Paavo Järvi and the Estonian Festival Orchestra present a probing and excellent version of Shostakovich’s Symphony no. 6; Andrew Manze and the NDR Radiophilharmonie continue to do right by Mendelssohn’s symphonies.
By Jonathan Blumhofer
Shostakovich’s Symphony no. 6 is, arguably, his strangest and most difficult multi-movement symphony to pull off in performance. The problems owe both to the score’s structure – a mammoth first movement followed by two shorter ones – and the music’s expressive content: the opening movement is a searing, if unbalanced, essay, followed by a pair of raucous, irreverent episodes. It’s a piece that’s thrown more than a few fine conductors for a loop.
Just don’t tell that to Paavo Järvi and the Estonian Festival Orchestra (EFO), whose new recording (for Alpha) of the piece (paired with the op. 110b Chamber Symphony) is probing and excellent.
You know this is a great Shostakovich Six from the way Järvi and his crew approach that perplexing first movement. On paper it’s lopsided, with a rather flowing first third followed by spare, recitative-like writing over much of its next two thirds. Yet you don’t really notice that structural instability in this performance for a couple of reasons.
The first is tempo. Järvi’s is a reading that is notably fluent and never dawdles. At the same time, it doesn’t rush over anything it shouldn’t. His sense of pacing throughout is logical and reasoned – but, at the same time, well-attuned to the music’s expressive features. The opening section offers plenty of momentum, but so do the soloistic parts that follow: there’s a sense of heartbeat and pulse in this interpretation that brings this complicated movement impressively to life.
The second characteristic is the EFO’s playing, which is – for lack of a better word – brilliant throughout. String tone is warm but uncompromising. Woodwinds and brass are perfectly secure, pitch-wise. And the percussion offers a sort of Mahlerian menace that jumps out powerfully. The movement’s moments of true warmth – the chorale that appears near the end, the reprise of the opening material – speak with an intensity and conviction that’s thoroughly lived and entirely of the moment.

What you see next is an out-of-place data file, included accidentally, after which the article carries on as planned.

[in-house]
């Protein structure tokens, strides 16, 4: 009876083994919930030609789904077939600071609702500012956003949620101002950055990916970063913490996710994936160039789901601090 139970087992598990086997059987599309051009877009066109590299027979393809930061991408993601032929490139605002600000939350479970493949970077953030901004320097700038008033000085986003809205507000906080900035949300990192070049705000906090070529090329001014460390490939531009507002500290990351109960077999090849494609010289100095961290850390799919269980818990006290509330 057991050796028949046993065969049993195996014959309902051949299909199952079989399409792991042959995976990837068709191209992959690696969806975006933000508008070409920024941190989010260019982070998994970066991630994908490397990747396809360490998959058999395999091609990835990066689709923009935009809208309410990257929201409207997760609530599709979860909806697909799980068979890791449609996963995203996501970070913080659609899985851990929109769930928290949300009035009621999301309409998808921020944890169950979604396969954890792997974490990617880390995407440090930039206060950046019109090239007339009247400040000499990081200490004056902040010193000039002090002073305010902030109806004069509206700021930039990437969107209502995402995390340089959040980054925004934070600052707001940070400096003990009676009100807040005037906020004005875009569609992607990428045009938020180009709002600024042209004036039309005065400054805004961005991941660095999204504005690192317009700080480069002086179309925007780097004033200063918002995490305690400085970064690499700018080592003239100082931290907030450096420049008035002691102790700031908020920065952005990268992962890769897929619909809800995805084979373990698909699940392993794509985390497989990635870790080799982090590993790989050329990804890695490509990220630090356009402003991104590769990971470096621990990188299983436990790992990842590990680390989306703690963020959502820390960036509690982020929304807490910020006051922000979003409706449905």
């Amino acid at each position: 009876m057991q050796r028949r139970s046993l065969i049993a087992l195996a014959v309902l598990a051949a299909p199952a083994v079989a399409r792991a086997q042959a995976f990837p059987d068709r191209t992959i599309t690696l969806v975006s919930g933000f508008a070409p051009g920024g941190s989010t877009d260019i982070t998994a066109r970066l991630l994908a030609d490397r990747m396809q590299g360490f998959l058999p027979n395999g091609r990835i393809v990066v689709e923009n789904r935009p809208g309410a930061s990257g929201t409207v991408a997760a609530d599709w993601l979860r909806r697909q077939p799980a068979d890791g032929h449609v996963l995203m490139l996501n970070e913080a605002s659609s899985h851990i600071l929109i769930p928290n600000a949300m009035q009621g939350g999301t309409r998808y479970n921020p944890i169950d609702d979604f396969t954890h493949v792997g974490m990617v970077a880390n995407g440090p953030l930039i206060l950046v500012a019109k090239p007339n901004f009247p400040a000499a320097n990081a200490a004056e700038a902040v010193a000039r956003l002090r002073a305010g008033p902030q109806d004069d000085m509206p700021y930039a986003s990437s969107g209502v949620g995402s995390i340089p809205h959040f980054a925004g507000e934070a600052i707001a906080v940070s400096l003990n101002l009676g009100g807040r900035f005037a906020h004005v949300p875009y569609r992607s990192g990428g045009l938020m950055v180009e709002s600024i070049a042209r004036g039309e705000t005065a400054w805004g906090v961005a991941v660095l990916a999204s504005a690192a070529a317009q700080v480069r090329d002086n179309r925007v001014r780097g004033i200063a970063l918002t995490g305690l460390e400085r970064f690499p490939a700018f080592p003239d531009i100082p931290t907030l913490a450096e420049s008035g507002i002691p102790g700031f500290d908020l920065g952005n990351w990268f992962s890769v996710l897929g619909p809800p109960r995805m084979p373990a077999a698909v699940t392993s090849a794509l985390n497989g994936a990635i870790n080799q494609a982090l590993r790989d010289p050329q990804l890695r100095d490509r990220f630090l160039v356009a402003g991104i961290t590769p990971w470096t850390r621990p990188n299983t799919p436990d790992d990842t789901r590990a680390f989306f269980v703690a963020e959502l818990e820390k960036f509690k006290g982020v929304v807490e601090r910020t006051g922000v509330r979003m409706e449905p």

So, in their different expressive ways, are the subsequent movements. The second, opening with a superb account of its rowdy clarinet solo, wears itself out sooner than not; the last, is taken at a breathtaking clip and seems to banish the foul memories of the first movement. Only it doesn’t quite – which is rather the music’s point.
Filling out the disc is Abram Stasevich’s arrangement of the String Quartet no. 8 for string orchestra and timpani. Maybe it’s the addition of the drum – more likely it’s the sheer ferocity of the EFO’s playing – but I found this a far more convincing adaptation and orchestral reading of the piece than Dmitri Sitkoevsky’s more familiar strings-only setting. As in the Symphony, the orchestra’s playing drives furiously (the second and third movements, in particular, are ferocious) while the music’s blistering pathos burns through every queasy phrase.
In all, this is an unsettling performance of a deeply disturbing, if familiar, piece. It’s one with which you really can’t go wrong.
One of my favorite recordings of early 2017 was the first installment of Andrew Manze’s Mendelssohn complete symphony cycle. Pairing the lesser-known Symphony no. 1 with the more familiar “Scottish,” it was fresh, spirited, and fun – at times quite stirring, too. How does the next volume (on Pentatone), featuring the Symphonies nos. 4 and 5, fare?